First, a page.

Ask an Insider: Chicago Music Critic Jeremy D. Larson
Founded in 2007 by CEO and Publisher Alex Young and Editor in Chief Michael Roffman, Consequence of Sound had humble beginnings. But what was once scattered over several cities and run by an ever-changing roster of writers now has roots firmly planted in the Chicago soil, with more than 50 permanent writers, editors, graphic designers, and photographers uploading content by the hour. Jeremy D. Larson serves as managing editor and has brought several innovative features to the site, including the long-form writing section, Aux.Out. In “Ask an Insider,” Jeremy gives us some insight into his process as a critic, his tastes, and his questionable record-buying habits.
How did you get started writing about music?
One day while I was standing silently upstage during a production of All's Well That Ends Well set in World War I, I realized acting was kind of joke for me so I started to focus on writing. Three years ago I was writing news stories for Consequence of Sound, then started to write reviews and features, and eventually became an editor, and now I'm the managing editor of the site. I write for other publications on occasion, including Vice, Paste, and The Classical, and I also take many photos at concerts and around Chicago. I live in Chicago in a small apartment and much of my work that has been published online has been written while wearing track pants.
Is there an album you've reviewed that you've since changed your opinion on? Do you wish you could go back and rewrite it?
I'm not sure if I should tell you this? But a thing about critics is that they can't admit they are wrong about anything...That said, [my assistant] Kyle once told me that he thought I was too hard on Beirut's last album, The Rip Tide. He says that I listen to it and sing it all the time and that my review nitpicked Beirut's aesthetic as opposed to focusing on how the horn arrangements took a perfect step forward from their Eastern European influences into a perfect pastiche of modern indie chamber pop. See? Everyone's a critic—even stupid Kyle.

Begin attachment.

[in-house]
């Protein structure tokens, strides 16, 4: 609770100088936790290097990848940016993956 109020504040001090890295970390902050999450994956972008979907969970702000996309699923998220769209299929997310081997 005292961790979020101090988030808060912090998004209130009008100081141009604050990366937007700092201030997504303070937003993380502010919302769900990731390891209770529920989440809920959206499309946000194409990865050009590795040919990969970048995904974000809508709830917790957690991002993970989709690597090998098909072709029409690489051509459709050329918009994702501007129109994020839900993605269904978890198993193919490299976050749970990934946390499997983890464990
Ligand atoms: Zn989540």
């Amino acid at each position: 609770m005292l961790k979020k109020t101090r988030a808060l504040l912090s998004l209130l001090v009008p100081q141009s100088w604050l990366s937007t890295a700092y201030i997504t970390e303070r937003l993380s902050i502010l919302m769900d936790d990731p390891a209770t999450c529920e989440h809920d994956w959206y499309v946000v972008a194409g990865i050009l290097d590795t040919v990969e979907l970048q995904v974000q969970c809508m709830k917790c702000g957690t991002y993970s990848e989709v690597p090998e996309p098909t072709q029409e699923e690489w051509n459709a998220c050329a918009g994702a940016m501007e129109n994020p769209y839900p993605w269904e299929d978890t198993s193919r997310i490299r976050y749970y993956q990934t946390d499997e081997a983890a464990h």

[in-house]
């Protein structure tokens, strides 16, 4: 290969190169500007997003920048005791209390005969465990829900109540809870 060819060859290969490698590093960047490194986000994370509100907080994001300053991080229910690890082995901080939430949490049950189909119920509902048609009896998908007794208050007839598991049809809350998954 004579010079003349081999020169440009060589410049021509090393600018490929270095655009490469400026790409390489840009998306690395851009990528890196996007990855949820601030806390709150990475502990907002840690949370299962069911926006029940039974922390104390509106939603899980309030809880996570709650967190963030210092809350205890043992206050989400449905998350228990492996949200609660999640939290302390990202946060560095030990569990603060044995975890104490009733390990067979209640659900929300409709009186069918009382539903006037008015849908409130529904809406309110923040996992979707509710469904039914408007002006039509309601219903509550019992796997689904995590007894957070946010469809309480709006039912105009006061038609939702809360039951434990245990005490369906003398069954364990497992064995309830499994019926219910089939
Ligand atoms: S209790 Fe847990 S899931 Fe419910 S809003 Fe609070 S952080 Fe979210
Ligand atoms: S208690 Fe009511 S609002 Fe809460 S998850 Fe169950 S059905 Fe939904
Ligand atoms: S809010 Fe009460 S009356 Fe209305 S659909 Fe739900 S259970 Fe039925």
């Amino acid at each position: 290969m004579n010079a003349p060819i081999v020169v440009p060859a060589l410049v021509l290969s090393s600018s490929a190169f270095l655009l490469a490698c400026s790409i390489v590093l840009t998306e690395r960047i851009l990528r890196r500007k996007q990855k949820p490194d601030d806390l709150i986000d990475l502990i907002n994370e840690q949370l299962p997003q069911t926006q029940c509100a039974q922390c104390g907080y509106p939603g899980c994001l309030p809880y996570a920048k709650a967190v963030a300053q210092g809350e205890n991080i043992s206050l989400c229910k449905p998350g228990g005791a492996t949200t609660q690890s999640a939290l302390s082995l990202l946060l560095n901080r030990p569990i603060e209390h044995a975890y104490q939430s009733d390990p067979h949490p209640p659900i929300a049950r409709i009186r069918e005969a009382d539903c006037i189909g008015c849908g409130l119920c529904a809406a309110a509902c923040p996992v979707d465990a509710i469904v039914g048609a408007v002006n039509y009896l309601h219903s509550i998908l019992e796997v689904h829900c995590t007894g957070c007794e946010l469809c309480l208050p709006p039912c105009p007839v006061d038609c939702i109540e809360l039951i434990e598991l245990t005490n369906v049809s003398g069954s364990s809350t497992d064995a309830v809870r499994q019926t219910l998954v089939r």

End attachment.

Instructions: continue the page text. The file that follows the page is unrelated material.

Name something about a local music venue that most fans don't know.
Swerp Mansion is this DIY space that doesn't publicize its address and goes by the old motto, where if you want to find out where a show is, just ask a punk. (Or you can email them, or you can use the Internet. The address is out there.) But it's an all-ages space, no alcohol or drugs or a**holes (the prohibition of the first two usually prevent the third, to be perfectly honest). If you want to go see some young punk/hardcore bands, it's one of the best places in Chicago. Just ask a punk.
JEREMY’S LOCAL FAVORITES:
Chicago bar with the best jukebox: Delilah’s. “You can listen to every Rocket from the Crypt album there, I think.”
Record shop at which he’s most likely to blow an entire paycheck: Reckless Records and Dave's Records, for used Chi-Lites and Temptations.
The one piece of vinyl he’s wanted to buy, but hasn’t because it's too expensive: The Dillinger Escape Plan's Calculating Infinity, “on puke-colored vinyl.”
Guilty pleasure at karaoke: Our Lady Peace, "Somewhere Out There."
Favorite lunch spot near the CoS headquarters: “I do a lot of my work from the Next Door café because they have [locally roasted] Bowtruss coffee, the best, best coffee.”
Favorite post-work watering hole: Town Hall Pub on Halsted.
Favorite place for a late-night meal after a concert: “7-11 to get some Bold Chex Mix and a Starbucks coffee drink.”
Best cover song you’ve seen played in the city: “Ty Segall, playing ‘Dirty Deeds Done Dirt Cheap’ twice (two times) in one show at the Empty Bottle. The look on the drummer Emily Rose Epstein’s face when he said he wanted to play it again was priceless.”
Best Chicago band you discovered after moving here: Pinebender (R.I.P.), the Atlas Moth, and King Louie.